Q: As you have had such an extensive career in music. Is there any special moments you would like to share with our readers today? 

 

TIM: Shit, where to start? You know there’s always things like our first show in the corner of a small outback pub and us being a group of teenagers absolutely shitting ourselves, but walking away feeling like champions when the crowd went crazy at the end of the set, or our first trip overseas when we played Club Citta in Japan in front of a packed house, and of course there’s the obligatory mention of the tour through Europe with Megadeth, or our most recent trip to the USA where we did our ProgPower USA release. These are all big things, but I think more than anything there’s the feeling that what we’ve done has actually touched someone’s life in some way. We’ve had people come to us and say our music has helped them get through some tough times, and it’s made a substantial difference to them. As amazing as the tours and releases and all of that stuff is, hearing someone tell you sometime like this is magical and very special. You can never take that for granted.

 

Q: This has been without doubt a very special interview for us. We are very thankful for your time. Is there anything else you wish to add? 

 

TIM: There’s not really much more to say except THANK YOU. We’ve been doing this for a long time now, so for people to still be giving a shit what we have to say, and buying our music to keep us financial enough to tour and make more music, it’s a very cool thing indeed. So cheers, everyone! I really appreciate it!

 

                                                       

 

In late 2016, LORD was invited to play the prestigious ProgPower USA festival in Atlanta, Georgia. This show was professionally filmed and recorded and now it’s available to download or stream.

The epic live performance will be released Digitally and available for physical pre-order date on Monday, 4 December 2017. The CD will be available/delivered on Monday, 5 February 2018. The downloads/pre-orders and all information will be available from lord.net.au and dominusrecords.com.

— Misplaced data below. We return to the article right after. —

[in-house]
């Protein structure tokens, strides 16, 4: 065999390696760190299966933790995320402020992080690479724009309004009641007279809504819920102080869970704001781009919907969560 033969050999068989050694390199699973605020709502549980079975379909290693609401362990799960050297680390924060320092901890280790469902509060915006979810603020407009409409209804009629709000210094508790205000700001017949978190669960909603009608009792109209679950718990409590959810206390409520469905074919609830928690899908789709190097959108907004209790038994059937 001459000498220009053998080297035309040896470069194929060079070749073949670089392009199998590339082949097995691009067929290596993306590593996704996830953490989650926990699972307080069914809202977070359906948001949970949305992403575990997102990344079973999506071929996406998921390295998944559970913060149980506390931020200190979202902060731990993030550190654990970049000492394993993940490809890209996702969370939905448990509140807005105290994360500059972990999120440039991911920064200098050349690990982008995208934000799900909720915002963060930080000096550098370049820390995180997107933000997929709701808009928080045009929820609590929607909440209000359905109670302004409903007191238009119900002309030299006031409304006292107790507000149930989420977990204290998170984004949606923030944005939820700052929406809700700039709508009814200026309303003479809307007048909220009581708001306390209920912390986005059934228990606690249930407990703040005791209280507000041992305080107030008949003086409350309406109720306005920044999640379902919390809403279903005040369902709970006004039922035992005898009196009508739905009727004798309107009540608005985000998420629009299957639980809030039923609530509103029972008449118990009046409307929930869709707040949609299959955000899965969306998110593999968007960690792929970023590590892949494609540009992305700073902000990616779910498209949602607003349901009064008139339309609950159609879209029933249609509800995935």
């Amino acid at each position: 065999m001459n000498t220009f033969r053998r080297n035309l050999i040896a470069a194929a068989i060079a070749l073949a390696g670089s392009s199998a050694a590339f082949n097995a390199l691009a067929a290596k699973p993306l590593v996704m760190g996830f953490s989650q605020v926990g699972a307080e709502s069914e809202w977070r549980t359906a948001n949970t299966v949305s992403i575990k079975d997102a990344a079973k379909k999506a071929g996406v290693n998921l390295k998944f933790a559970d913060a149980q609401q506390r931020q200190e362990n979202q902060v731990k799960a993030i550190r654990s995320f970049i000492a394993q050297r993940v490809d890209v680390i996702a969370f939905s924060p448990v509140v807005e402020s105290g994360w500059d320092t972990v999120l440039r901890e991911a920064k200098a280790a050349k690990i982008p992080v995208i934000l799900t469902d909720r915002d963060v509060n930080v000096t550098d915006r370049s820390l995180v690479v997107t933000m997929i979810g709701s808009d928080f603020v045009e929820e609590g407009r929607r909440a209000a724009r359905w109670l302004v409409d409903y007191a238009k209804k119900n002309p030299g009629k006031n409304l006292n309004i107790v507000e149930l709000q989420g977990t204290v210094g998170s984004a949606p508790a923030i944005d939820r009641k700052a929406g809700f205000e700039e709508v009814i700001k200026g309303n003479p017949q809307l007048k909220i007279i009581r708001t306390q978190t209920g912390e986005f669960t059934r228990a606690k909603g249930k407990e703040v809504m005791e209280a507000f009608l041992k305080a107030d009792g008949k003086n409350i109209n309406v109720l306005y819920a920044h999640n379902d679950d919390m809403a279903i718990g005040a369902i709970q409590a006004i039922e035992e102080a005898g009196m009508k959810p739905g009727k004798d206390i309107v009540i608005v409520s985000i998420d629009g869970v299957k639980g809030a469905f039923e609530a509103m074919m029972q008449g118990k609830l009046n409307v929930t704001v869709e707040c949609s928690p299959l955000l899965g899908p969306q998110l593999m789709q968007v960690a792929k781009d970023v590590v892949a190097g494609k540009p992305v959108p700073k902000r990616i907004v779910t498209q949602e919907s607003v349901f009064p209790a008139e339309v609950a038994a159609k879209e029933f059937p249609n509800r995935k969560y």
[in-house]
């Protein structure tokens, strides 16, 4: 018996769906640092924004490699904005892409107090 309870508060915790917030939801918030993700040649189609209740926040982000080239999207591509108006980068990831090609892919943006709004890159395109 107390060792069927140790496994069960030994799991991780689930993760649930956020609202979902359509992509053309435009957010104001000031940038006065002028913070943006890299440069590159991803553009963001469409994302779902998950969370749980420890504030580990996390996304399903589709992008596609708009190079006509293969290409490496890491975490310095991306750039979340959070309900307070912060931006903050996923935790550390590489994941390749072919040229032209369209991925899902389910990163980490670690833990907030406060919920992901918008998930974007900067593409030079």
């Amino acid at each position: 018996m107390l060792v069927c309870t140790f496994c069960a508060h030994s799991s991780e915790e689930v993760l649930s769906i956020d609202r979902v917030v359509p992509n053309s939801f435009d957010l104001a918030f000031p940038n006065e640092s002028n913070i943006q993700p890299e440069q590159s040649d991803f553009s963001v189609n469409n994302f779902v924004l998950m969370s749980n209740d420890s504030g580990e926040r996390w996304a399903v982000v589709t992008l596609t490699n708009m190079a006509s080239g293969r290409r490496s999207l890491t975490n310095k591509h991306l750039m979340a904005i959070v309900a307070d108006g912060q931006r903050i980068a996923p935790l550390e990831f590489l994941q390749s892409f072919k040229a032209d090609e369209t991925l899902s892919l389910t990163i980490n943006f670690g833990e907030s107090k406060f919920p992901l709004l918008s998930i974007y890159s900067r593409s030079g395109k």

LORD mainman LT explains: “It was a great honour being asked to be a part of the ProgPower USA show, and it’s fantastic that we had the opportunity to have it recorded so we could share this with our fans who were unable to make it there in person. We definitely live in a post-Netflix/Spotify streaming world where physical media and even downloads to a degree are becoming less common. With HD TVs being very much the norm now, and 4K TVs being more affordable than ever, putting a DVD quality show out when HD or 4K content is the expected content these days felt like a big rip-off to the fans, and anyone who has followed along with our career so far will know that we pride ourselves on always giving the best quality content we can.”

He continued: “We opted to take a leaf out of the Netflix book for the video and offer a full HD version of the show via Vimeo, both as a stream you can rent and as a download you can purchase, which includes a bonus tour documentary. Audio-wise, full lossless quality downloads are available from our store, along with iTunes, Google Play, Amazon and, of course, streaming via Spotify. As someone who grew up in the age of physical media, I absolutely get the fact that people would want to get a CD of the show, so we’re also offering a pre-order for a limited edition live album CD which includes several new and unreleased LORD tracks to sweeten the deal while you wait.”

Concluded LT: “We hope you enjoy the show as much as we did playing it. As you’ll see, we had a great time on stage and the crowd were loud and proud and the true stars of the video!”

LORD is essentially a continuation of DUNGEON, one of Australia’s longest running melodic metal acts. The band has a long history of international touring with the likes of QUEENSRYCHE, HELLOWEEN, SAXON, ICED EARTH and NIGHTWISH just to name a few, and a large back-catalogue of music both under the LORD and DUNGEON banners. A new LORD studio album is due to be released in 2018. 

 

                                                             

 

1. The Dreaming

2. Freedom

3. Netherlife (Black Roses Die)

4. Set in Stone

5. Redemption

6. Tarranno del Mar

7. Resurrection

8. The Legend of Huma

9. Through the Fire

10. Footsteps in the Sand

11. Creeping Death (Metallica cover)

 

LORD LINKS

Website: www.lord.net.au

Facebook: www.facebook.com/lordofficial

Spotify: www.bit.ly/lordofficial

YouTube: www.youtube.com/lordofficial

LORD Store: www.dominusrecords.com